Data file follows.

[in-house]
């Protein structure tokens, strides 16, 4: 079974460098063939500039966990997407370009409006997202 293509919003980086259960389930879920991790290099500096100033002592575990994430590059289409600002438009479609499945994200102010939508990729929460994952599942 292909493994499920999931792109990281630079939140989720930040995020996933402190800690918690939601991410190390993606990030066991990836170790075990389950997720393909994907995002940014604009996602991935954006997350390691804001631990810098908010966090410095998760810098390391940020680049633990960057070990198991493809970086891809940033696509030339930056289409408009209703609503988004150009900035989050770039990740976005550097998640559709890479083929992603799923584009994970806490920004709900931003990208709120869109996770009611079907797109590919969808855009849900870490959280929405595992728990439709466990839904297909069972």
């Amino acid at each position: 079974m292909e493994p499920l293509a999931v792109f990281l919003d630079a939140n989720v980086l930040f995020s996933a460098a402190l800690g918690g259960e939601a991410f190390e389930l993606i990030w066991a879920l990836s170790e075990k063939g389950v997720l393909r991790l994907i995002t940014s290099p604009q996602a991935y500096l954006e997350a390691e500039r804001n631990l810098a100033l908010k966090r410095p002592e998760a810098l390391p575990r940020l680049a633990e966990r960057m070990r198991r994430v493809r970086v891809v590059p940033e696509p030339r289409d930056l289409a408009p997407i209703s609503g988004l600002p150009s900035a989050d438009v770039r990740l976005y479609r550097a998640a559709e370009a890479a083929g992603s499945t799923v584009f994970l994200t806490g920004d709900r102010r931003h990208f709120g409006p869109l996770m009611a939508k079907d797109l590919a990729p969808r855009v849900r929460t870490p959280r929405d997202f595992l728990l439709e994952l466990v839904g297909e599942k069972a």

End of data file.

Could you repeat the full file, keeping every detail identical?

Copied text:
[in-house]
């Protein structure tokens, strides 16, 4: 079974460098063939500039966990997407370009409006997202 293509919003980086259960389930879920991790290099500096100033002592575990994430590059289409600002438009479609499945994200102010939508990729929460994952599942 292909493994499920999931792109990281630079939140989720930040995020996933402190800690918690939601991410190390993606990030066991990836170790075990389950997720393909994907995002940014604009996602991935954006997350390691804001631990810098908010966090410095998760810098390391940020680049633990960057070990198991493809970086891809940033696509030339930056289409408009209703609503988004150009900035989050770039990740976005550097998640559709890479083929992603799923584009994970806490920004709900931003990208709120869109996770009611079907797109590919969808855009849900870490959280929405595992728990439709466990839904297909069972």
């Amino acid at each position: 079974m292909e493994p499920l293509a999931v792109f990281l919003d630079a939140n989720v980086l930040f995020s996933a460098a402190l800690g918690g259960e939601a991410f190390e389930l993606i990030w066991a879920l990836s170790e075990k063939g389950v997720l393909r991790l994907i995002t940014s290099p604009q996602a991935y500096l954006e997350a390691e500039r804001n631990l810098a100033l908010k966090r410095p002592e998760a810098l390391p575990r940020l680049a633990e966990r960057m070990r198991r994430v493809r970086v891809v590059p940033e696509p030339r289409d930056l289409a408009p997407i209703s609503g988004l600002p150009s900035a989050d438009v770039r990740l976005y479609r550097a998640a559709e370009a890479a083929g992603s499945t799923v584009f994970l994200t806490g920004d709900r102010r931003h990208f709120g409006p869109l996770m009611a939508k079907d797109l590919a990729p969808r855009v849900r929460t870490p959280r929405d997202f595992l728990l439709e994952l466990v839904g297909e599942k069972a």